The General Data Protection Regulations (GDPR) will apply from 25 May 2018.
In my previous blogs I have outlined what process changes you need to consider and also looked at what is meant by getting consent. However, although there will be circumstances in which you need to look at getting consent, this is not the only way in which you can establish a ‘lawful basis’ for data collection and processing under GPDR.
The most useful and flexible basis is ‘legitimate interest’ and it is anticipated that this is the one that most businesses will use most of the time. This is likely to be appropriate where you use people’s data in ways they would reasonably expect and which have a minimal privacy impact, or where there is a compelling justification for the processing. It follows therefore that you are taking on responsibility for considering and protecting people’s rights and interests.
There are three elements to the legitimate interests basis. You need to:
· identify a legitimate interest;
· show that the processing is necessary to achieve it; and
· balance it against the individual’s interests, rights and freedoms.
So what are ‘legitimate interests? These can be your own interests or the interests of third parties, and can include commercial interests, individual interests or even the interests of society as a whole.
The processing must be necessary. This means that if it is possible and reasonable for you to achieve the same result in another less intrusive way, you can’t rely on the legitimate interests basis.
You also have to balance your interests against those of the individual data subject. If they would not reasonably expect the processing, or if it would cause unjustified harm, their interests are likely to override your legitimate interests.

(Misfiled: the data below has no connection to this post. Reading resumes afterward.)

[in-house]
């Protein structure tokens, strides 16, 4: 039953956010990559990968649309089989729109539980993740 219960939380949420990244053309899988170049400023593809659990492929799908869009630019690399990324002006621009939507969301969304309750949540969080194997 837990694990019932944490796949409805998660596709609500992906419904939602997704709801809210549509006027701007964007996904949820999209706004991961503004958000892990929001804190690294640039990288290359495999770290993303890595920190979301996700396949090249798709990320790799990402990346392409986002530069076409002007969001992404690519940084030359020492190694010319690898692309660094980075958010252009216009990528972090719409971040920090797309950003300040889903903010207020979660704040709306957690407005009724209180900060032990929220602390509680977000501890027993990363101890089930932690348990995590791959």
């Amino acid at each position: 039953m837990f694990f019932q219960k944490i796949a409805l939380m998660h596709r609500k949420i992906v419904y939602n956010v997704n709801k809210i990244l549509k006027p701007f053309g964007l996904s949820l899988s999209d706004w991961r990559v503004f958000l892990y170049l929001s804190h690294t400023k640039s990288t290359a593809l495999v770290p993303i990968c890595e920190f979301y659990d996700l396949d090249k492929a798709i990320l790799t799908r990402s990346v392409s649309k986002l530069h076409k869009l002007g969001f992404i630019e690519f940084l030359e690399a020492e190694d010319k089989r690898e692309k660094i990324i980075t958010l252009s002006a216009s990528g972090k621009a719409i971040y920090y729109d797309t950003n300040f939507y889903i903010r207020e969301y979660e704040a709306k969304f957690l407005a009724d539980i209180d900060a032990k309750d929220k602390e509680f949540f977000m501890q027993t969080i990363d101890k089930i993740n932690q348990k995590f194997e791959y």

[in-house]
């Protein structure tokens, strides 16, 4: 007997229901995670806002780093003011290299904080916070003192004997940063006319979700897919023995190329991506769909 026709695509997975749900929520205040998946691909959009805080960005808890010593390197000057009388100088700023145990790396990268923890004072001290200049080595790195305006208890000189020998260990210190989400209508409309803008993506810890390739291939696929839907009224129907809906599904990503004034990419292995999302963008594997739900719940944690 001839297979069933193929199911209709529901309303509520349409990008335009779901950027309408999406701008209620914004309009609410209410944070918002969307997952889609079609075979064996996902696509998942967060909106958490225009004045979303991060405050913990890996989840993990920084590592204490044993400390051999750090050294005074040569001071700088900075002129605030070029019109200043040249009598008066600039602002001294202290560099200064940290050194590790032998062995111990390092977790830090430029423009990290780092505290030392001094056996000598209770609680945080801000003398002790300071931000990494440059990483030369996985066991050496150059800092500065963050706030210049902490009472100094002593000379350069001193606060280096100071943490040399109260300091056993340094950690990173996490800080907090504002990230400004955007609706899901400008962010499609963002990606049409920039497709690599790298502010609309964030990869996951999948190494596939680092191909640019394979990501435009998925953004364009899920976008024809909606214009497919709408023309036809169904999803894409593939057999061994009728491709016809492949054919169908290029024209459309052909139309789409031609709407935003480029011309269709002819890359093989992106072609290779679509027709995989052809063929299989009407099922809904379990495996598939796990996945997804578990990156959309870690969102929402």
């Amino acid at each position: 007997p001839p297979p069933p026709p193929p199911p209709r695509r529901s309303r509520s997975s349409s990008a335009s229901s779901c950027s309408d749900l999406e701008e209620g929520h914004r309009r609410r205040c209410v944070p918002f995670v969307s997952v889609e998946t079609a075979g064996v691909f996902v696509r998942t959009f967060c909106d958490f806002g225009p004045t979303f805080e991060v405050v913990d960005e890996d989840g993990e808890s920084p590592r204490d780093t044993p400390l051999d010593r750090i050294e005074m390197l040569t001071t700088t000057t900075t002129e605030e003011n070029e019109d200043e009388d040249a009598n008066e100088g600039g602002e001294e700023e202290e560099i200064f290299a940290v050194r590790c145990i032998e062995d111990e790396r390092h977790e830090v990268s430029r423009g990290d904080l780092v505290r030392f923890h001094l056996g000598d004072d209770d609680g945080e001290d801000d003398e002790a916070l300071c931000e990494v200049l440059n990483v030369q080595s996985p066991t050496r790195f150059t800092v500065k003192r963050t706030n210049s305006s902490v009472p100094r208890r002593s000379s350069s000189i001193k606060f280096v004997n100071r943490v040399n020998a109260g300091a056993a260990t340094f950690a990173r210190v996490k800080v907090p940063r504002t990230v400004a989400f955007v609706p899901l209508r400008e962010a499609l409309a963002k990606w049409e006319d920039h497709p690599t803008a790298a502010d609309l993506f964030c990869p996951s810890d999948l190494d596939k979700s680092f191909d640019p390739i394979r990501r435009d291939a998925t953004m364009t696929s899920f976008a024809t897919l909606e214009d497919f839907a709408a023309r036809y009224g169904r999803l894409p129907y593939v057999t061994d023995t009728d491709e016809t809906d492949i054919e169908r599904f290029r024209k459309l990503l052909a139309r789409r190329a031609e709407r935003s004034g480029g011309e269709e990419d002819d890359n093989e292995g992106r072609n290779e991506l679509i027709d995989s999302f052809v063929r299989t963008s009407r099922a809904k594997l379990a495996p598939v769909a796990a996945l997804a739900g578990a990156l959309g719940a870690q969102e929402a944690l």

You should keep a record of your legitimate interests assessment so that you can demonstrate compliance if you are challenged. You can probably build this into your data processing model. to help you demonstrate compliance if required.
Most importantly, if you intend to rely on this basis, your privacy notice to individuals must set out details of what your legitimate interests are.
As I mentioned in my previous blog on consent, you’ll always need to take special care if you are marketing to children and we currently await the outcome of the ICO consultation for more details.
If you want to rely on legitimate interests in order to lawfully disclose personal data to a third party, you need to consider why they want the information, whether they actually need it, and what they will do with it. Your obligation is to be able to demonstrate that the disclosure is justified.
Although it is expected that legitimate interests will be widely used as a lawful basis for data processing, please don’t use it as a catch-all and assume it will always achieve compliance. You should avoid using the legitimate interests basis if you are using personal data in ways people do not understand and would not reasonably expect, or if you think some people would object if you explained it to them, or of course if you think the processing could cause harm, unless you are confident there is nevertheless a compelling reason to go ahead which justifies the impact.
No real difficulty there then! Do let me know how you get on, but please also bear in mind that this is only an overview and you should consider expert assistance in devising your processes and procedures.